The badminton world lost one of its legends with the passing away of Johan Wahjudi on Friday.
Wahjudi, who died aged 66 in Malang, the city of his birth, was the most accomplished men’s doubles player of his time along with partner Tjun Tjun. The duo had numerous accomplishments to their credit, but perhaps their best-known feats are winning the inaugural World Championships in 1977 and their haul of six All England titles, including four in a row from 1977 to 1980.
While Tjun Tjun was the more spectacular player, with a feared attacking game, Wahjudi was his ideal foil with his all-round consistency.
Wahjudi had started playing at the age of four under the guidance of his father. By the early 1970s, he had made a name for himself and earned a call to the national centre in 1972. His partnership with Tjun Tjun started during the preparation for the 1972 World Invitation tournament in Jakarta. It was a partnership that would be second to none.
After a devastating 15-1 15-7 loss to compatriots Ade Chandra and Christian Hadinata in the final of the 1973 All England, Tjun Tjun and Wahjudi set a standard that no one could match. From 1974 until 1980 they lost only one match at the All England – in the 1976 final to Bengt Froman and Thomas Kihlstrom. That loss simply spurred them on to winning the next four All England titles.
Hadinata, a great player himself who along with Ade Chandra witnessed the exploits of Tjun Tjun and Wahjudi first hand, said they were far ahead of their time in their approach to the game.
“Johan and Tjun Tjun were prototypes of the men’s doubles players of today. The rotation as very good,” Hadinata told BWF earlier this year. “Men’s doubles players of this era play like them. With me and Ade (Chandra), I used to play at the front and Ade was at the back; it was conventional doubles. Johan and Tjun Tjun were the first pair to play rotation (effectively). They won six All England titles playing like that.”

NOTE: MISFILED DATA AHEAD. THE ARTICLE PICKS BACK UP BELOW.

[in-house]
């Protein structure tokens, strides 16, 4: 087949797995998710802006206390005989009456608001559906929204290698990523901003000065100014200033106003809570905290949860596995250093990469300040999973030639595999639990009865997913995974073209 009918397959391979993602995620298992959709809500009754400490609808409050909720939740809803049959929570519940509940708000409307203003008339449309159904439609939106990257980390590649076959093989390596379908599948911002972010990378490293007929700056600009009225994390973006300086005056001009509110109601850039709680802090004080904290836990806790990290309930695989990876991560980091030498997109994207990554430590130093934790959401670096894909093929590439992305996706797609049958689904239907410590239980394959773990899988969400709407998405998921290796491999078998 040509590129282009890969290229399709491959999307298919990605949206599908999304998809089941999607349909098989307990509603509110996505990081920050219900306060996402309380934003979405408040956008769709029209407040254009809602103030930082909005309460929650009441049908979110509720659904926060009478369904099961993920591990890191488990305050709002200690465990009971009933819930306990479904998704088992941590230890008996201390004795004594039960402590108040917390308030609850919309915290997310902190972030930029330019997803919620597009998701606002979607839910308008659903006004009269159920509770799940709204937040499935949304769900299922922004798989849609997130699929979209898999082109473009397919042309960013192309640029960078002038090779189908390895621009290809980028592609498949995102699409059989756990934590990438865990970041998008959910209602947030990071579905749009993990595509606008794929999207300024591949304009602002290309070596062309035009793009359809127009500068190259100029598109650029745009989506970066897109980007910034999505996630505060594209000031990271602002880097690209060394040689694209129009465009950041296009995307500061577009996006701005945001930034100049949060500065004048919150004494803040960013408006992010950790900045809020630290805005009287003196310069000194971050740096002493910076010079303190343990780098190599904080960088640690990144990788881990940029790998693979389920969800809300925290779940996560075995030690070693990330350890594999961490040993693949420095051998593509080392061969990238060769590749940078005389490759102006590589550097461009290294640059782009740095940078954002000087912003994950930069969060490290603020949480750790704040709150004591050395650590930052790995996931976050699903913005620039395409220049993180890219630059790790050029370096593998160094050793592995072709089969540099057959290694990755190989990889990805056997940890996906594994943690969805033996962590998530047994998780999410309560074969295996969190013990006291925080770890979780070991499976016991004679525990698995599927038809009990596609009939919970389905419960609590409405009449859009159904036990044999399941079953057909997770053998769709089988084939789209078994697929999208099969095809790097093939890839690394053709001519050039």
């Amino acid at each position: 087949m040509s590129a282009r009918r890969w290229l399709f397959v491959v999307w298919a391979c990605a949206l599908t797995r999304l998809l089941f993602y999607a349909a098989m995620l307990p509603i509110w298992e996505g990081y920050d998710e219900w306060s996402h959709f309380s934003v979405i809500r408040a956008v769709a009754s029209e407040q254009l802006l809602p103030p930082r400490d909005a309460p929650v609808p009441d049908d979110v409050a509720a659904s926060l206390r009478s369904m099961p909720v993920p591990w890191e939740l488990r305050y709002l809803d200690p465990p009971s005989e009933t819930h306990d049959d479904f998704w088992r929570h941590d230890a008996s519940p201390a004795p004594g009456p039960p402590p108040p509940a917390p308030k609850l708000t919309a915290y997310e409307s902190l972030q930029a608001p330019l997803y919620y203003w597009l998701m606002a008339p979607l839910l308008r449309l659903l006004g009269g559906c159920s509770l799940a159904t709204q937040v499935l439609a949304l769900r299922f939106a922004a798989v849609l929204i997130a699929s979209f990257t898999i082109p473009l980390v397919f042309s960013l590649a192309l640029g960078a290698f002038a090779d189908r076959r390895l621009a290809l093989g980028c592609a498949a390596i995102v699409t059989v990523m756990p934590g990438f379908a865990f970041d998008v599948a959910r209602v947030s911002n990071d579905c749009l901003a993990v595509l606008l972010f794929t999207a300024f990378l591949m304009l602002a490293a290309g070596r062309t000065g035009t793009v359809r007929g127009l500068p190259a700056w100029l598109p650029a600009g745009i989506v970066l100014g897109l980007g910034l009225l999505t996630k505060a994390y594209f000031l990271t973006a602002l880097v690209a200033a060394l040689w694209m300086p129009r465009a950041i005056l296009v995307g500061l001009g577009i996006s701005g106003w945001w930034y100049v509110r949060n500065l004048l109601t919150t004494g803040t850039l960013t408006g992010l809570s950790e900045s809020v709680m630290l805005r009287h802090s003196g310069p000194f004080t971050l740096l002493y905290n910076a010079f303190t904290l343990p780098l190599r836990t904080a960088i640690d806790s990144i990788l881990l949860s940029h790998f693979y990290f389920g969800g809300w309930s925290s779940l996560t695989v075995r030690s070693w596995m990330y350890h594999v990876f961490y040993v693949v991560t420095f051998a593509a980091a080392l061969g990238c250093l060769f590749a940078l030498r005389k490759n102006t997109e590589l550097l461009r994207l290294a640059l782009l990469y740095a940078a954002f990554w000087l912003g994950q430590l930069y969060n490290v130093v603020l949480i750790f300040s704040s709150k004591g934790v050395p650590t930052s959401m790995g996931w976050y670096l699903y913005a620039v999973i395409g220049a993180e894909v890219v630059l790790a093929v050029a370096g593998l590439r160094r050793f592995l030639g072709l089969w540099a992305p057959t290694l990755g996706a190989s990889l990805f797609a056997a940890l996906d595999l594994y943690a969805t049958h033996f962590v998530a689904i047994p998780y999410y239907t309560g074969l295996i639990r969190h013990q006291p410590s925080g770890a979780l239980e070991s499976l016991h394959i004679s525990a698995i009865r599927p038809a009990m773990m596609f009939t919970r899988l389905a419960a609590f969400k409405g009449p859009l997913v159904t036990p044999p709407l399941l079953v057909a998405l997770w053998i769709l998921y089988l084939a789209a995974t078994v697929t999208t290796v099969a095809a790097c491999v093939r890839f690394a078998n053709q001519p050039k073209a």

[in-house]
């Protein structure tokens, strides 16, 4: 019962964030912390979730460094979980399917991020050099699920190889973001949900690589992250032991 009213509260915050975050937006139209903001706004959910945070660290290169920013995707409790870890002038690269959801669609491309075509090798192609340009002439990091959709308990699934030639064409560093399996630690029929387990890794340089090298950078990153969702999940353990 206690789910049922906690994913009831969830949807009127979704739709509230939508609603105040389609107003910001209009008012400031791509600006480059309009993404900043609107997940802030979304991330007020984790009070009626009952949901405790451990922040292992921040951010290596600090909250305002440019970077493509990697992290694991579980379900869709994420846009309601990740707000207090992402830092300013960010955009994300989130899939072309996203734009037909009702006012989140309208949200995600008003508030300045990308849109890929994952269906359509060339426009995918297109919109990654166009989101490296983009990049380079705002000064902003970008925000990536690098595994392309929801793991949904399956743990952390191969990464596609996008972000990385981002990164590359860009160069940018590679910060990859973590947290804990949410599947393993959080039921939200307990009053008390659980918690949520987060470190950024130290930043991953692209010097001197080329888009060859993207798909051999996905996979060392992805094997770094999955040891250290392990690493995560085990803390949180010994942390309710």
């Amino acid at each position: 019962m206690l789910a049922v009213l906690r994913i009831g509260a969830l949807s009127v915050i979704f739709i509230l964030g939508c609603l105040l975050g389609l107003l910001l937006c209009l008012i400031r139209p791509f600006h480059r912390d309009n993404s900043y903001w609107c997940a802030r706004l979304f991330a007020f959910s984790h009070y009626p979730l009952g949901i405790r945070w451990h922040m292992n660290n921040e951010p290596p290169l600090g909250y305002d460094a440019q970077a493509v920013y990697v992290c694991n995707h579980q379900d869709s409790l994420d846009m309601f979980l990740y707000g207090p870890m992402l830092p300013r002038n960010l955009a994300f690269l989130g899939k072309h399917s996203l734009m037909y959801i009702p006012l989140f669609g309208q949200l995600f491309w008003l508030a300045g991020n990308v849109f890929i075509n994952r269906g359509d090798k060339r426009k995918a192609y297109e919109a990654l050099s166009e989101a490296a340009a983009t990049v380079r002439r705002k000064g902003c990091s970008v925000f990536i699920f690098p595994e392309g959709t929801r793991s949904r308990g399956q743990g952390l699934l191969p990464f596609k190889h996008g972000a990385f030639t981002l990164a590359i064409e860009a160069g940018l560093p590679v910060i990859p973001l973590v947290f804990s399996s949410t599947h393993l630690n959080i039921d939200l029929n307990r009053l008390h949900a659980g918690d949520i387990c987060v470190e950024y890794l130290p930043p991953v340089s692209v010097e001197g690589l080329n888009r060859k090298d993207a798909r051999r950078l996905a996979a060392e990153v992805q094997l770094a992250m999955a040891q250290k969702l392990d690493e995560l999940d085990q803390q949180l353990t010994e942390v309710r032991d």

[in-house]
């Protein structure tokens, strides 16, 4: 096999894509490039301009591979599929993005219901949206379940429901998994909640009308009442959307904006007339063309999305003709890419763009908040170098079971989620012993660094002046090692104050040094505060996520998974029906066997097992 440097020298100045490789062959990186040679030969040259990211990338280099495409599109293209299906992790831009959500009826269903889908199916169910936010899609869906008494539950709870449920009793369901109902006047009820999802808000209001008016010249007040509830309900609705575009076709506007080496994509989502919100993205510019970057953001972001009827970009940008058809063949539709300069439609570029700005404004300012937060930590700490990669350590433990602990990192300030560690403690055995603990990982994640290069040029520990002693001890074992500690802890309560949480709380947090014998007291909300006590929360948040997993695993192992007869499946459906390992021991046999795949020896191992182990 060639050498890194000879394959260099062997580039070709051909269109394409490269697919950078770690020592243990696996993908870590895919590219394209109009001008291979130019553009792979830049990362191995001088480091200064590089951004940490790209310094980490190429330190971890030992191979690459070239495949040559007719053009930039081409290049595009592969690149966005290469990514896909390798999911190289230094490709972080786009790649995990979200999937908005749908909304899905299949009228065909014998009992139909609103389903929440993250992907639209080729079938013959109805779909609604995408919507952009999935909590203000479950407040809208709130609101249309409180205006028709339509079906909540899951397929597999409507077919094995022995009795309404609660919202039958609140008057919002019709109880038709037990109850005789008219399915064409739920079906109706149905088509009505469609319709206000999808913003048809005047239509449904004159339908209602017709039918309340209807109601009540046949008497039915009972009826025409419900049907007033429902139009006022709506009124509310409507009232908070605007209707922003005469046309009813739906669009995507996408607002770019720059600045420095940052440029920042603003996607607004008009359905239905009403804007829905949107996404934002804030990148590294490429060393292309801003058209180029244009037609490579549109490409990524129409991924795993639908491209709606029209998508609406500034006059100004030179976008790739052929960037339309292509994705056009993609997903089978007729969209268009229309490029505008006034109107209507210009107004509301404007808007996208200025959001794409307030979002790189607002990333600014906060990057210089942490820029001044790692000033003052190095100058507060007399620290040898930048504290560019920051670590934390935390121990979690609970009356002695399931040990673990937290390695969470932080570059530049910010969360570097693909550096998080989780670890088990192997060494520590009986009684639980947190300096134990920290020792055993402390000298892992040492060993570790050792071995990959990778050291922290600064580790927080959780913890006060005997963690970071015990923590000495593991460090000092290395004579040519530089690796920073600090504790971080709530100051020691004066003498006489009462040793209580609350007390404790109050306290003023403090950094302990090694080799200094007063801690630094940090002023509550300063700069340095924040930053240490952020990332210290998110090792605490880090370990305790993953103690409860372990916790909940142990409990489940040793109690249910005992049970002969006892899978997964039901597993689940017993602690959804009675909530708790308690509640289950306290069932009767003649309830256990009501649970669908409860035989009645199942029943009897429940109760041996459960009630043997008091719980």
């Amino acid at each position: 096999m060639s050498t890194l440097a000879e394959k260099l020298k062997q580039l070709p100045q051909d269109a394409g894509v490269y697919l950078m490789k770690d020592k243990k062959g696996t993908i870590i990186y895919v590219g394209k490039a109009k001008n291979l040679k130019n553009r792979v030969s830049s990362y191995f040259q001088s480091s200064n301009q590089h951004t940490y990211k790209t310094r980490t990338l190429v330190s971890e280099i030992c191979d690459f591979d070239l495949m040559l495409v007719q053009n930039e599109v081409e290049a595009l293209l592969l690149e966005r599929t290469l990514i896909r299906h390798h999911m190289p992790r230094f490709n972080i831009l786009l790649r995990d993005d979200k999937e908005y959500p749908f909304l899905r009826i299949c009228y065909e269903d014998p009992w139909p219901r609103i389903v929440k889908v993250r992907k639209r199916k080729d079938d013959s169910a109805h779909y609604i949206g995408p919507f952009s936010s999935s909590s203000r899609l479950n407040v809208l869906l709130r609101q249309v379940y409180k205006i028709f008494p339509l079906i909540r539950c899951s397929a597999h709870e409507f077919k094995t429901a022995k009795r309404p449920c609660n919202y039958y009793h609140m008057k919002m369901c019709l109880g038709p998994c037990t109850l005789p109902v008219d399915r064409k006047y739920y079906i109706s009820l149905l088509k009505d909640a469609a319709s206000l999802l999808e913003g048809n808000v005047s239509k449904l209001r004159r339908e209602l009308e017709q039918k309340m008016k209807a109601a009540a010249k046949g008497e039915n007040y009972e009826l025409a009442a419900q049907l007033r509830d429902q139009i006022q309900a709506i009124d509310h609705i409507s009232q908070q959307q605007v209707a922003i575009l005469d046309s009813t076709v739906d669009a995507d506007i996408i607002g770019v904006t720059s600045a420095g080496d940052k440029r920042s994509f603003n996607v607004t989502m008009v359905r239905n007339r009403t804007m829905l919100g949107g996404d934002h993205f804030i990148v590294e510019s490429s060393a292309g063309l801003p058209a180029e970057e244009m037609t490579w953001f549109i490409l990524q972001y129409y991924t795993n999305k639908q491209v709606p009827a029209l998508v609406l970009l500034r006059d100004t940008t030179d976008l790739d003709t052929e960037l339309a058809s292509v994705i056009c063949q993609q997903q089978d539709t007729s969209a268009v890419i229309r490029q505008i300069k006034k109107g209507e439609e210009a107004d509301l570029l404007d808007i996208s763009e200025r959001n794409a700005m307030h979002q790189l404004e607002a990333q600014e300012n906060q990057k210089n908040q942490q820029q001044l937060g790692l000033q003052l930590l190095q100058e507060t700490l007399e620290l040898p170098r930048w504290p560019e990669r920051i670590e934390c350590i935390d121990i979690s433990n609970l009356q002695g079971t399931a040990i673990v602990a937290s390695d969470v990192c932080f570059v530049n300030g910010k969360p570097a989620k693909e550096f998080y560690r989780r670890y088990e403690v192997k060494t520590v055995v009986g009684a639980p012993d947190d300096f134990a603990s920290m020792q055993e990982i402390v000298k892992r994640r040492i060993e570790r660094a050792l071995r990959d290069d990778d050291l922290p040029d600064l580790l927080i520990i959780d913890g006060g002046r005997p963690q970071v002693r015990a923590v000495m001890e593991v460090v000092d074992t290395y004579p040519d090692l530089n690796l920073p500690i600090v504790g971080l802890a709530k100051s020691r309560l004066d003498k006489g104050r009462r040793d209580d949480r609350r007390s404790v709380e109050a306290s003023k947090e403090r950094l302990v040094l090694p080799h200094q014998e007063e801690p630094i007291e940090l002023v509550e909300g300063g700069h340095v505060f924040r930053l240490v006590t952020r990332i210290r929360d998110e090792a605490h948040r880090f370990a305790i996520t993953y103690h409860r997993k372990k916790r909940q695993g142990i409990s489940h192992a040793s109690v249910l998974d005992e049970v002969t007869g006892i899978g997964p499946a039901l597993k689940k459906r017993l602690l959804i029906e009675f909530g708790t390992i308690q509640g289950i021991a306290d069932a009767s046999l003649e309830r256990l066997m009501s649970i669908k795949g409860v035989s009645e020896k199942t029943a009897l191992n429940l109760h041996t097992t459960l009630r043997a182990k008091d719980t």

During their streak of four successive All England titles, they did have a close call in the 1979 semifinals against Japan’s Yoshitaka Iino and Masao Tsuchida. After a close second game, the teams took the allotted five-minute break, but the Indonesians returned a few seconds late – only to hear umpire Alan Jones announce their disqualification. They did not protest, but referee Herbert Scheele over-ruled the umpire. The Indonesians were soon down 4-12 but staged a stirring fightback to win the match 15-6 14-17 18-17 to make the final.
Wahjudi was a key figure in Indonesia’s Thomas Cup wins in 1976 and 1979. In 13 games, he and Tjun Tjun lost only one. The duo won both their matches in the 1976 final against Malaysia, as Indonesia won 9-0; it was just as one-sided in the 1979 final against Denmark.
The reigning champions were unable to defend their title on home soil at the World Championships in Jakarta as Tjun Tjun had an injury. At their next All England, they fell in the final to teammates Rudy Heryanto and Hariamanto Kartono. With Tjun Tjun having persistent back problems, the legends called time on their career soon after. Wahjudi stayed in touch with the sport, founding PB Lotto, a badminton club.
Wahjudi’s contribution to the game was recognised by BWF as he and Tjun Tjun were named in the BWF Hall of Fame in 2009.